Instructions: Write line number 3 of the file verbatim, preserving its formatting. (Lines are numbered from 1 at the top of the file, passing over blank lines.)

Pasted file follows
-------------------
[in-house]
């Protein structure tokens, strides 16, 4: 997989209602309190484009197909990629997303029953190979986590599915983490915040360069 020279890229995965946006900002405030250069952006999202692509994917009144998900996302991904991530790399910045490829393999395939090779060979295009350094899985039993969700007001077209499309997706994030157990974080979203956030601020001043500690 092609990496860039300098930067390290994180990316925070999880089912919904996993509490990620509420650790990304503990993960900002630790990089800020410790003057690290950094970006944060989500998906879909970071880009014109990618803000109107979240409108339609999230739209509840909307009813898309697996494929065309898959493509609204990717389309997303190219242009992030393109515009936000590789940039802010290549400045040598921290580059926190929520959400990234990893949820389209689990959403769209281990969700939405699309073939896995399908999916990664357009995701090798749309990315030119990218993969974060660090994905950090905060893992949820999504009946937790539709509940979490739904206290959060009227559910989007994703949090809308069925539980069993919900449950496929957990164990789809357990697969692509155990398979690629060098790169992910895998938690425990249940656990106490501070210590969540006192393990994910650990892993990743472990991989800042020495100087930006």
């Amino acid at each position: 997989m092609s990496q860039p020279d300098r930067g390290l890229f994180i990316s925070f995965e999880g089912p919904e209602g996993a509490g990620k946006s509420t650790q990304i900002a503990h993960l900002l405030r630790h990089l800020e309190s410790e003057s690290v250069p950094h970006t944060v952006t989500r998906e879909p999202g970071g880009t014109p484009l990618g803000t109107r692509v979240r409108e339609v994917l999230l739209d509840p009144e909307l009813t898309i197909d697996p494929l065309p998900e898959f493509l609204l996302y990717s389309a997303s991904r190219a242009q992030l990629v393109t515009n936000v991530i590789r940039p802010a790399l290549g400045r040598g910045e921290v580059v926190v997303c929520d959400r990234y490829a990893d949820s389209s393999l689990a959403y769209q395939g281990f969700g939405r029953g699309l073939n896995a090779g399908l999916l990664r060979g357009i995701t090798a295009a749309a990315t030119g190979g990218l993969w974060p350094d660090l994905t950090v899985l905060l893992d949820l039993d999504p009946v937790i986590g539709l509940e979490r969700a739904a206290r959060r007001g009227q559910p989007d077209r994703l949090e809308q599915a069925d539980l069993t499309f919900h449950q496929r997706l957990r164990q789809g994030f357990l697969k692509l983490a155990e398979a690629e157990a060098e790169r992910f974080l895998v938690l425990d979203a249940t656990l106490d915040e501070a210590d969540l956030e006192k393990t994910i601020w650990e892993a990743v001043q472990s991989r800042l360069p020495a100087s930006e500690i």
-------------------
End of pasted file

């Amino acid at each position: 997989m092609s990496q860039p020279d300098r930067g390290l890229f994180i990316s925070f995965e999880g089912p919904e209602g996993a509490g990620k946006s509420t650790q990304i900002a503990h993960l900002l405030r630790h990089l800020e309190s410790e003057s690290v250069p950094h970006t944060v952006t989500r998906e879909p999202g970071g880009t014109p484009l990618g803000t109107r692509v979240r409108e339609v994917l999230l739209d509840p009144e909307l009813t898309i197909d697996p494929l065309p998900e898959f493509l609204l996302y990717s389309a997303s991904r190219a242009q992030l990629v393109t515009n936000v991530i590789r940039p802010a790399l290549g400045r040598g910045e921290v580059v926190v997303c929520d959400r990234y490829a990893d949820s389209s393999l689990a959403y769209q395939g281990f969700g939405r029953g699309l073939n896995a090779g399908l999916l990664r060979g357009i995701t090798a295009a749309a990315t030119g190979g990218l993969w974060p350094d660090l994905t950090v899985l905060l893992d949820l039993d999504p009946v937790i986590g539709l509940e979490r969700a739904a206290r959060r007001g009227q559910p989007d077209r994703l949090e809308q599915a069925d539980l069993t499309f919900h449950q496929r997706l957990r164990q789809g994030f357990l697969k692509l983490a155990e398979a690629e157990a060098e790169r992910f974080l895998v938690l425990d979203a249940t656990l106490d915040e501070a210590d969540l956030e006192k393990t994910i601020w650990e892993a990743v001043q472990s991989r800042l360069p020495a100087s930006e500690i």